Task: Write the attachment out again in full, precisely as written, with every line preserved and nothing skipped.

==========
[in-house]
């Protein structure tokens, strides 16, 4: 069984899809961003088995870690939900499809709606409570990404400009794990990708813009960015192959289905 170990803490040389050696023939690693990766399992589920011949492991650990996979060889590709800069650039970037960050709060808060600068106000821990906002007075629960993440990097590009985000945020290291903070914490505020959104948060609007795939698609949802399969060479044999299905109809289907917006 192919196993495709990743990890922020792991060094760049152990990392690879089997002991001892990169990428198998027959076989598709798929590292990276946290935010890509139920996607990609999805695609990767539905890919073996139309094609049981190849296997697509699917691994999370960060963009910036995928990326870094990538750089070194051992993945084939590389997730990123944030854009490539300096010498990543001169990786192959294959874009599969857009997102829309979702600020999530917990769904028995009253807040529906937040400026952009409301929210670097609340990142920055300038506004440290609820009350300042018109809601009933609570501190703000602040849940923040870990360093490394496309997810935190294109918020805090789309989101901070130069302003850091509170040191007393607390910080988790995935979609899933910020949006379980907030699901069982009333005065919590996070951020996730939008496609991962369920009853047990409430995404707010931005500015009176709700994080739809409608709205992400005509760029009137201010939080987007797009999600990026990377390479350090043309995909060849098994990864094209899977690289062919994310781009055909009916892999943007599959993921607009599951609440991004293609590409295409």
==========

[in-house]
């Protein structure tokens, strides 16, 4: 069984899809961003088995870690939900499809709606409570990404400009794990990708813009960015192959289905 170990803490040389050696023939690693990766399992589920011949492991650990996979060889590709800069650039970037960050709060808060600068106000821990906002007075629960993440990097590009985000945020290291903070914490505020959104948060609007795939698609949802399969060479044999299905109809289907917006 192919196993495709990743990890922020792991060094760049152990990392690879089997002991001892990169990428198998027959076989598709798929590292990276946290935010890509139920996607990609999805695609990767539905890919073996139309094609049981190849296997697509699917691994999370960060963009910036995928990326870094990538750089070194051992993945084939590389997730990123944030854009490539300096010498990543001169990786192959294959874009599969857009997102829309979702600020999530917990769904028995009253807040529906937040400026952009409301929210670097609340990142920055300038506004440290609820009350300042018109809601009933609570501190703000602040849940923040870990360093490394496309997810935190294109918020805090789309989101901070130069302003850091509170040191007393607390910080988790995935979609899933910020949006379980907030699901069982009333005065919590996070951020996730939008496609991962369920009853047990409430995404707010931005500015009176709700994080739809409608709205992400005509760029009137201010939080987007797009999600990026990377390479350090043309995909060849098994990864094209899977690289062919994310781009055909009916892999943007599959993921607009599951609440991004293609590409295409």